When we talk about the internet, it is hard to remember a time when we didn’t have Google, Wikipedia, and now a host of other apps that help us with anything from planning your meal for this evening, rostering staff, or checking the security monitoring cameras at your premises. The amount of information available to us is incredible, and in business it can be quite overwhelming if we don’t personally control how we use it.
Hanrick Curran has been advising hotel owners for over 30 years, and a crucial element of successfully managing a venue boils down to getting accurate, timely information in the right format to support decision-making. Some board reporting packs we’ve seen can be an inch think! How much information do we really need to run a hotel, and what information do we choose to focus on when making important business decisions? Here are our top 10 information picks for keeping a finger on the pulse of a hotel business:-
- Daily and Weekly sales. The lifeblood of any business. Without sales, nothing happens. Getting daily information from your point-of-sale system for each department will help you keep your finger on the pulse. A check on week to week sales will also help you monitor trends and seasonality. We recommend viewing weekly sales graphically for a rolling 52 week period and have a comparison with the previous year.
- Weekly Rosters. The biggest cost of running a hotel is labour and a key component is the weekly roster. It is really helpful to look at the roster against the hourly sales for each department and make sure that you have the right staff on at the right time. Look at the mix of full-time and casual staff, start times, finish times and check the break times.
- Monthly Stocktakes. The second biggest cost for a hotel is the cost of goods sold. Liquor stock is vulnerable to theft and one of the best control measures you can put in place is a stock control system that reconciles your physical stock count to your point of sale system. If stock is “going missing” you will soon find out by doing regular stocktakes and can then investigate the issue. In some cases it may be necessary to stocktake daily, or even by shift, on categories that are missing in order to solve the problem.
- Till Variances and Safe Counts. Having tight controls around the handling of cash is an important feature of management and should be a KPI for senior staff. Check the cash floats and investigate any discrepancies and shortfalls.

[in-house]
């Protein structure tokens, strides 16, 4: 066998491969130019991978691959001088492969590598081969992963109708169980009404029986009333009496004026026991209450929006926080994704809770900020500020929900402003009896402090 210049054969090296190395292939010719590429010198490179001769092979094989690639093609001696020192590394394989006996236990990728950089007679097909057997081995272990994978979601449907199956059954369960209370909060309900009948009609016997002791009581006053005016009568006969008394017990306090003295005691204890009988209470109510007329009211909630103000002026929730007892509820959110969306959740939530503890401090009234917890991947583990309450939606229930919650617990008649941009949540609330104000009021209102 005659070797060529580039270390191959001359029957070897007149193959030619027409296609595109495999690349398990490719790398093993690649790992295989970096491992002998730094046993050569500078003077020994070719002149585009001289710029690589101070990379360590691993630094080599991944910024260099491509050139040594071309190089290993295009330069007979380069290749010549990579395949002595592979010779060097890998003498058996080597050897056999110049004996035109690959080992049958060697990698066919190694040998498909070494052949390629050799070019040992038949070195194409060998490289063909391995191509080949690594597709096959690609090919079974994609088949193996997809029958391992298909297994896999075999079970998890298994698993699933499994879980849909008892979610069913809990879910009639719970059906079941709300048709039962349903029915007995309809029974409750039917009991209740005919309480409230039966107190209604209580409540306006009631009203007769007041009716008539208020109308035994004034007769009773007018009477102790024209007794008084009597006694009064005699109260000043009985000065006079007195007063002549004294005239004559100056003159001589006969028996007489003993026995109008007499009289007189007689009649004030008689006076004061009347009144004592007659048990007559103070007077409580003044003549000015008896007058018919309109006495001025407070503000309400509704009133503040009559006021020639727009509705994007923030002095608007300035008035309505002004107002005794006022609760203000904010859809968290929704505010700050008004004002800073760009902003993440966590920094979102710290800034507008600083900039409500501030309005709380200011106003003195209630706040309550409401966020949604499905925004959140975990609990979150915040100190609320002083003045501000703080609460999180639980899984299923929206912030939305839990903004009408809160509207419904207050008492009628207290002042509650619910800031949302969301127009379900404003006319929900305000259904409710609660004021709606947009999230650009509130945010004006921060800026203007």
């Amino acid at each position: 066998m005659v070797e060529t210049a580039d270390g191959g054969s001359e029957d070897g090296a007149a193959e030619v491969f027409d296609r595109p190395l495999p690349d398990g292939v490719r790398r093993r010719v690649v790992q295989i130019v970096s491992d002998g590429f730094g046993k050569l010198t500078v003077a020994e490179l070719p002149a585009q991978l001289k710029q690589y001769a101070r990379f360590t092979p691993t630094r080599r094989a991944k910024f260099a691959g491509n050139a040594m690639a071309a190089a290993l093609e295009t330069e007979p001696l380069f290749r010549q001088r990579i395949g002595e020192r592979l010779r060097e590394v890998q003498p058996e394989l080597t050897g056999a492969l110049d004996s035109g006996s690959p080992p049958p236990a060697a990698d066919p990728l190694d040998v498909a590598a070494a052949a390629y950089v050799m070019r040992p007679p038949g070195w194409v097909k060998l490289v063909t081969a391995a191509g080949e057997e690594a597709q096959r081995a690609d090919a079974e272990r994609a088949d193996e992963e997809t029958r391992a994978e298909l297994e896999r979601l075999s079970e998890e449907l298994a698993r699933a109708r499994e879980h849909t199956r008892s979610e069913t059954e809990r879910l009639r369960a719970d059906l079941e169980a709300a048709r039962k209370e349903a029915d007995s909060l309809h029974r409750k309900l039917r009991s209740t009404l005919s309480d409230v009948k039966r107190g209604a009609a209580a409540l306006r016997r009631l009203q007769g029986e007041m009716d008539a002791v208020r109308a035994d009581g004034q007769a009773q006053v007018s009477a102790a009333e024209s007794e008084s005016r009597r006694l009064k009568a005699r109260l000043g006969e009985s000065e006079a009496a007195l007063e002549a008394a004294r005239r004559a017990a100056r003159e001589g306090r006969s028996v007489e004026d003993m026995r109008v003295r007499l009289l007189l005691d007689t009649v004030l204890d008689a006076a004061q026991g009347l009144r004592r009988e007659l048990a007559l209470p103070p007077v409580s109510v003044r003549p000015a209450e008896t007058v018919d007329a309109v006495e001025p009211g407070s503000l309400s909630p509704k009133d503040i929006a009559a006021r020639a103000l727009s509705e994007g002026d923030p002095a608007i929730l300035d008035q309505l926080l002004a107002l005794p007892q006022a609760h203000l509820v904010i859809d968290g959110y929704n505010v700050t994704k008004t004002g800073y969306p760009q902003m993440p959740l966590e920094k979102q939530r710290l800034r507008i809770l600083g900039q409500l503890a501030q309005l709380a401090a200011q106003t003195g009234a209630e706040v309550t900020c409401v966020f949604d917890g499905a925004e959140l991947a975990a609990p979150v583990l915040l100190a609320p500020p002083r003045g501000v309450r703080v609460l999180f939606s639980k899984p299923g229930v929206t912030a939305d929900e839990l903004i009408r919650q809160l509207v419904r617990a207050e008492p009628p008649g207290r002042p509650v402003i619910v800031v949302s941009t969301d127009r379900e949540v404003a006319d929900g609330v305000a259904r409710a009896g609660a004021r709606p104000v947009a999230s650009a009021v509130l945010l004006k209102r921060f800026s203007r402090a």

- Monthly departmental P&L to budget. A well prepared budget that clearly sets goals and limits for each part of the business is a very important management tool. And then reporting actuals against that budget on a monthly basis will help you understand how your business is performing against expectation.
- Bank Reconciliation. A quick review of the monthly bank reconciliation will give you confidence that the accounting system is up to date. Don’t forget to sight the bank balance on the statement.
- Gaming Machine Performance. Gaming revenue is generally one of the most profitable areas of the modern suburban hotel and understanding how the floor and individual machines are performing is really important. Check the turnover by machine, by denomination and also your RTP %. Gaming product is constantly being developed and it is important to keep your fleet up to date to optimise your revenue.
- Incident book. Responding to issues around WH&S, liquor licensing and security is an important part of managing a hotel. Not only do we have a duty of care to our patrons and staff, but there are legal liability issues if we don’t respond appropriately.
- Customer Feedback. With a host of forums on social media such as Facebook and Zomato we can now get almost instantaneous feedback on how are customers are feeling about our business. Understanding what is working and what is not working, helps us to develop the business.
- Staff Feedback. Regular meetings and one-on-ones with your key managers and staff will help you build the team and communicate goals and objectives to improve the business.
Every hotel owner and manager will have their own list of information they need to operate and control the business. The key in this day and age of endless information is to focus on what is important and avoid getting distracted or overloaded with too much information. The old adage “KISS: keep it simple stupid” is as relevant today as it was before the internet was invented.
If you need assistance developing information systems to manage and control your hotel business, then please contact our hospitality specialists Peter Maletz, Kim Hanrick or Ian Van Der Woude in Brisbane on 3218 3900 or Cairns on 07 4052 7524.
Please note that this publication is intended to provide a general summary and should not be relied upon as a substitute for personal advice.